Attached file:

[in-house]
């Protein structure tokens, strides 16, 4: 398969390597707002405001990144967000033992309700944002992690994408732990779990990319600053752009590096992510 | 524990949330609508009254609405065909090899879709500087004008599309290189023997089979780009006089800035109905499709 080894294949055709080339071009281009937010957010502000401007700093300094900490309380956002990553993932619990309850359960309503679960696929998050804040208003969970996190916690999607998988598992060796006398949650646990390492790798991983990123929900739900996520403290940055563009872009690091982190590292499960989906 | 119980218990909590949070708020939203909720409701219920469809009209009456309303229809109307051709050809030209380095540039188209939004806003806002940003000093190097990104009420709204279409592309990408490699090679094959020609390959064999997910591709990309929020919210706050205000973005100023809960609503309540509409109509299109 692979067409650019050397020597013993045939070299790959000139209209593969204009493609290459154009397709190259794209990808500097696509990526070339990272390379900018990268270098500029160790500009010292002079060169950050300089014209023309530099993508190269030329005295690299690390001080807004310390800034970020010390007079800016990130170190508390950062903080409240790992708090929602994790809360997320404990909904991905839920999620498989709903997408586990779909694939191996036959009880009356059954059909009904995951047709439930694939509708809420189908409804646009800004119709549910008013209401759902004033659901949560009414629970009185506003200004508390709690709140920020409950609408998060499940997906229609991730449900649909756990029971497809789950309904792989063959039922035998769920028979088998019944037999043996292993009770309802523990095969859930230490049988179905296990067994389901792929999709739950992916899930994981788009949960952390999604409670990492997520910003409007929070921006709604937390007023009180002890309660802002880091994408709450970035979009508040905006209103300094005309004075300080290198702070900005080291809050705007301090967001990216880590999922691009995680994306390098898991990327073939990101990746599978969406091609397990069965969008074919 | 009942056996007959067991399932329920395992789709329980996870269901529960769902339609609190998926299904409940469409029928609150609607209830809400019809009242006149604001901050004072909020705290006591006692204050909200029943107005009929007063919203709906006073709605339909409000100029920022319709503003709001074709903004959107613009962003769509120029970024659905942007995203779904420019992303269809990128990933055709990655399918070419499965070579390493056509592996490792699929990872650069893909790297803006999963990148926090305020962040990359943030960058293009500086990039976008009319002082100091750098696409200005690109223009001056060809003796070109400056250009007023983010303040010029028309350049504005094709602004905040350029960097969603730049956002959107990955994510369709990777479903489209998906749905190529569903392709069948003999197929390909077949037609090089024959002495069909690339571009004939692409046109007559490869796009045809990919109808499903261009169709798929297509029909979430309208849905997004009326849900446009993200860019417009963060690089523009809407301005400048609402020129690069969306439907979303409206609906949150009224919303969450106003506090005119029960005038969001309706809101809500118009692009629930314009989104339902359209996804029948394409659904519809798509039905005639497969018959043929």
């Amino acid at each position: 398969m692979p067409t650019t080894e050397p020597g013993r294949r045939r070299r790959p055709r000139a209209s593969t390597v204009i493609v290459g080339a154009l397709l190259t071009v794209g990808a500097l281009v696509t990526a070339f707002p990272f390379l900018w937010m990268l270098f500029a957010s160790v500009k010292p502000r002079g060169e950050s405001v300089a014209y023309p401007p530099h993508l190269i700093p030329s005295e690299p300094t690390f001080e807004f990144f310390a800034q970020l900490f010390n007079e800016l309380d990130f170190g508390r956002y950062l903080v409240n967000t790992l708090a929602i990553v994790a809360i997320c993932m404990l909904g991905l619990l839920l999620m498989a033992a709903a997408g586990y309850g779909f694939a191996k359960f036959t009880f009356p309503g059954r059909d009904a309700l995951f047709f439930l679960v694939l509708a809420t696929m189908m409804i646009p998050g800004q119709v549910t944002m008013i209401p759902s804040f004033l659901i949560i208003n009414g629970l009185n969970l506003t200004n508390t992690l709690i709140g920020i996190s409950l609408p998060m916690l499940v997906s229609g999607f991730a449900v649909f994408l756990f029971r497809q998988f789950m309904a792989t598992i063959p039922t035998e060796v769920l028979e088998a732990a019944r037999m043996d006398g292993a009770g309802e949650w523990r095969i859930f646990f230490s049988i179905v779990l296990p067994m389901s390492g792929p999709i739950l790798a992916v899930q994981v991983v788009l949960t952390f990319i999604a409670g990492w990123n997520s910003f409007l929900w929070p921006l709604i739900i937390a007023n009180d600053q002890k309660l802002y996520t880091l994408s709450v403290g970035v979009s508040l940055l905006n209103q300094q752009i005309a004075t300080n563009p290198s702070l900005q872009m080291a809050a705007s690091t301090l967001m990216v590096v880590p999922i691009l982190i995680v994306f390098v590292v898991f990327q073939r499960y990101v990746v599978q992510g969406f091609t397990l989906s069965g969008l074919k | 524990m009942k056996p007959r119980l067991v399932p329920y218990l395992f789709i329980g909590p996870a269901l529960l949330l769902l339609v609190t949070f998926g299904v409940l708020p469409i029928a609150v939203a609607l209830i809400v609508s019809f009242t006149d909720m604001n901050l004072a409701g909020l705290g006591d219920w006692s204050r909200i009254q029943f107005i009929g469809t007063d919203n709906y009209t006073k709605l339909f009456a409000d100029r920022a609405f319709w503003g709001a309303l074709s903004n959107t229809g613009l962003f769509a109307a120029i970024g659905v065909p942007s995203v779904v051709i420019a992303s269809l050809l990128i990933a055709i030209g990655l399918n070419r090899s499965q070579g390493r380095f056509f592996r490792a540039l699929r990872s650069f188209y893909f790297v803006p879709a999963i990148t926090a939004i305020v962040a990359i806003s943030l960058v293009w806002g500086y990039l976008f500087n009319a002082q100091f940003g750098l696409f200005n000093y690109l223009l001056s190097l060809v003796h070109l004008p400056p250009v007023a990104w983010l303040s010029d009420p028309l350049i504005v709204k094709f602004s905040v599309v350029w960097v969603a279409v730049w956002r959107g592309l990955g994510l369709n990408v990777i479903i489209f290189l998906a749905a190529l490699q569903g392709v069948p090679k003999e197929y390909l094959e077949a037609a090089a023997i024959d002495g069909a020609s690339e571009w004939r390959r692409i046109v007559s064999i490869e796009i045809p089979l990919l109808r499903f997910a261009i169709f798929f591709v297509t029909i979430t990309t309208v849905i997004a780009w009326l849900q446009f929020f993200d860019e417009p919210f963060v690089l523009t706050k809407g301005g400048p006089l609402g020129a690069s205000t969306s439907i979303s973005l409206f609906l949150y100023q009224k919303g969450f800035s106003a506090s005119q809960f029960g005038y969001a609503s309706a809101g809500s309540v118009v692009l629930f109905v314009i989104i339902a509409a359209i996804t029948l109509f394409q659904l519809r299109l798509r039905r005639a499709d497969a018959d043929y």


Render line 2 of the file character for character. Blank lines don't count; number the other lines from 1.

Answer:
């Protein structure tokens, strides 16, 4: 398969390597707002405001990144967000033992309700944002992690994408732990779990990319600053752009590096992510 | 524990949330609508009254609405065909090899879709500087004008599309290189023997089979780009006089800035109905499709 080894294949055709080339071009281009937010957010502000401007700093300094900490309380956002990553993932619990309850359960309503679960696929998050804040208003969970996190916690999607998988598992060796006398949650646990390492790798991983990123929900739900996520403290940055563009872009690091982190590292499960989906 | 119980218990909590949070708020939203909720409701219920469809009209009456309303229809109307051709050809030209380095540039188209939004806003806002940003000093190097990104009420709204279409592309990408490699090679094959020609390959064999997910591709990309929020919210706050205000973005100023809960609503309540509409109509299109 692979067409650019050397020597013993045939070299790959000139209209593969204009493609290459154009397709190259794209990808500097696509990526070339990272390379900018990268270098500029160790500009010292002079060169950050300089014209023309530099993508190269030329005295690299690390001080807004310390800034970020010390007079800016990130170190508390950062903080409240790992708090929602994790809360997320404990909904991905839920999620498989709903997408586990779909694939191996036959009880009356059954059909009904995951047709439930694939509708809420189908409804646009800004119709549910008013209401759902004033659901949560009414629970009185506003200004508390709690709140920020409950609408998060499940997906229609991730449900649909756990029971497809789950309904792989063959039922035998769920028979088998019944037999043996292993009770309802523990095969859930230490049988179905296990067994389901792929999709739950992916899930994981788009949960952390999604409670990492997520910003409007929070921006709604937390007023009180002890309660802002880091994408709450970035979009508040905006209103300094005309004075300080290198702070900005080291809050705007301090967001990216880590999922691009995680994306390098898991990327073939990101990746599978969406091609397990069965969008074919 | 009942056996007959067991399932329920395992789709329980996870269901529960769902339609609190998926299904409940469409029928609150609607209830809400019809009242006149604001901050004072909020705290006591006692204050909200029943107005009929007063919203709906006073709605339909409000100029920022319709503003709001074709903004959107613009962003769509120029970024659905942007995203779904420019992303269809990128990933055709990655399918070419499965070579390493056509592996490792699929990872650069893909790297803006999963990148926090305020962040990359943030960058293009500086990039976008009319002082100091750098696409200005690109223009001056060809003796070109400056250009007023983010303040010029028309350049504005094709602004905040350029960097969603730049956002959107990955994510369709990777479903489209998906749905190529569903392709069948003999197929390909077949037609090089024959002495069909690339571009004939692409046109007559490869796009045809990919109808499903261009169709798929297509029909979430309208849905997004009326849900446009993200860019417009963060690089523009809407301005400048609402020129690069969306439907979303409206609906949150009224919303969450106003506090005119029960005038969001309706809101809500118009692009629930314009989104339902359209996804029948394409659904519809798509039905005639497969018959043929």